Searching for ‘Shakespeare’ as a keyword (“any field”) will find results where Shakespeare is the author, a major subject, or briefly mentioned. Searching for ‘Shakespeare’ as a subject finds only results where Shakespeare is a major subject.
Searching for ‘elderly’ as a keyword will find results with that term anywhere at least once and in any context (e.g. elderly trees), but will not find results that talk about ‘senior citizens’, ‘aged’, ‘geriatric’, or other synonyms. Searching ‘elderly’ as a subject (if it is a subject heading) will find results where elderly people are a main subject regardless of what synonyms the author used.
Broader / Narrower / Related Terms
If you do not find enough information on your topic, think of synonyms or other ways of stating your topic and do another search. Or, use more general terms to broaden your search.
If you find too much information on your topic, add more terms or use more specific terms to narrow your search, or use synonyms or related terms to refocus your search.
Databases that use subject headings often include a thesaurus of broader, narrower, and related terms for their subject headings, along with what they mean by the term and what synonyms it includes.
Use AND, OR, and NOT search operators to combine two or more terms. This allows you to define a complex set of search criteria in a single search.
AND - Finds records in the database with all of your search terms; i.e., AND narrows a search and makes it more specific, finding sources which are about both of two different topics.
Find only those records in the database which include both terms 'dogs' and 'cats' somewhere in the record.
OR - Finds records in the database with at least one of your search terms; i.e., OR broadens a search, finding sources which include one or the other (or both) of two different terms.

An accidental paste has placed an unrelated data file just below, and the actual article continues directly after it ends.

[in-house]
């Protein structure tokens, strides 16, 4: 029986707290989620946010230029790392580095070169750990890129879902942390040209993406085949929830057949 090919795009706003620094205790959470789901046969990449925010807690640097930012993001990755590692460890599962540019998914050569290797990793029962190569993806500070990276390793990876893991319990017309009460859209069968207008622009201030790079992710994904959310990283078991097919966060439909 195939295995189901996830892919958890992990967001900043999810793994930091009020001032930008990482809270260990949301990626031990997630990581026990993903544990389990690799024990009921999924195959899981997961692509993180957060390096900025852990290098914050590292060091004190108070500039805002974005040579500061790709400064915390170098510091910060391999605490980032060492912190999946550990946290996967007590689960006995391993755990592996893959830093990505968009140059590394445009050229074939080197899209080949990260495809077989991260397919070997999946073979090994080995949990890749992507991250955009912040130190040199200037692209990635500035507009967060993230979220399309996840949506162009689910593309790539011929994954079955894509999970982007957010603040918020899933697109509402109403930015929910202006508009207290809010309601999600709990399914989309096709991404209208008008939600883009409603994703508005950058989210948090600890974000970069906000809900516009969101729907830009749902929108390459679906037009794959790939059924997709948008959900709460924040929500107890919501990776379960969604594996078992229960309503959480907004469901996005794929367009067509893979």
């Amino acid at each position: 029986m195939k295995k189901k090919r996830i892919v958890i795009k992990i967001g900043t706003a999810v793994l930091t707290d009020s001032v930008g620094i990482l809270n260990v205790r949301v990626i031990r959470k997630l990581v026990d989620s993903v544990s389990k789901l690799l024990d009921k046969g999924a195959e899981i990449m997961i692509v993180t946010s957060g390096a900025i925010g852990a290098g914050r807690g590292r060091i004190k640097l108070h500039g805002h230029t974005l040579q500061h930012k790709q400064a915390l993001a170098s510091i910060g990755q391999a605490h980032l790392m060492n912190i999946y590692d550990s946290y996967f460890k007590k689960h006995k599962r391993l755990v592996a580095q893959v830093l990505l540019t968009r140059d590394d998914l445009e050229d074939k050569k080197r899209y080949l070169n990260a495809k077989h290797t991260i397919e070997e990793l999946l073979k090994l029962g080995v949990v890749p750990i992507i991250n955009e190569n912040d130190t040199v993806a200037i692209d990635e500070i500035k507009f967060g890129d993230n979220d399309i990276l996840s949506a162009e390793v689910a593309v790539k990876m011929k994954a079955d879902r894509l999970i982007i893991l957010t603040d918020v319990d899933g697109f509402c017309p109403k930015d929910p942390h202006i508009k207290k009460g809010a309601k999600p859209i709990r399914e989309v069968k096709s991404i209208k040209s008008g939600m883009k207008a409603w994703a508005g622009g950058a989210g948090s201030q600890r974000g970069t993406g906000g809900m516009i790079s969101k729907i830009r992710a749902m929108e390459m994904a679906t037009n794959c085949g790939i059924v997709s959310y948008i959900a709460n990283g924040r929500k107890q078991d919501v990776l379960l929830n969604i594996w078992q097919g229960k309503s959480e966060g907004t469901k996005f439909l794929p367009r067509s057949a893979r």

Find all records in the database which are about either dogs or cats, including those sources which are about both dogs and cats.
NOT - Excludes records which have a specified search term from your results; i.e. NOT narrows a search, eliminating a subset of sources from a larger set.
Find sources on anything about dogs except for things also about cats.
Complex searches - You can make very complex searches by using more than one operator in a search:
Find sources about food for pets other than cats and dogs.
Broaden a search by searching for variant endings of a word.
For example, to search for computers, computerization, etc., type "comput*". You will retrieve everything in the database on computers, computing, computerize, computerization, etc. Some databases also have "wildcard" symbols, to search for variant spellings within a word. For example, "lab*r" would find 'labor' and 'labour'.
Note: Different databases use different keys for truncation and wildcards (usually * or $ or ?) so check the help guide for each database you use.
Use quotes around a string of words to search them as a phrase rather than as separate keywords.
The terms ‘population’ and ‘fund’ are likely to show up somewhere in other documents about the United Nations; using quotes will narrow your results to only those documents about the United Nations Population Fund specifically.
Phrase searching is also useful when your phrase contains "stop words," common words such as 'a', 'an', 'the', 'of', etc, which are usually ignored by search tools. By using a phrase search, you can search for the entire phrase, stop words included:
Narrow your search by specifying just one type of source to find, e.g. books, articles, images, sound recordings ...
Another common option is to limit your search to find only peer reviewed articles, i.e. articles in academic journals which are reviewed by other scholars and researchers in the field before they are published to check for accuracy and importance of contents.
Specify that two or more terms must appear close to one another, e.g. "adjacent" to each other (in any order), "within" the same sentence or paragraph, or "near" (e.g. within 5 words of) each other. This is especially useful for searching full text databases.
This search limits results to articles with 'diabetes' and 'children' within 5 words of each other:
Specific commands for proximity searching vary between databases, so consult each database's help screens.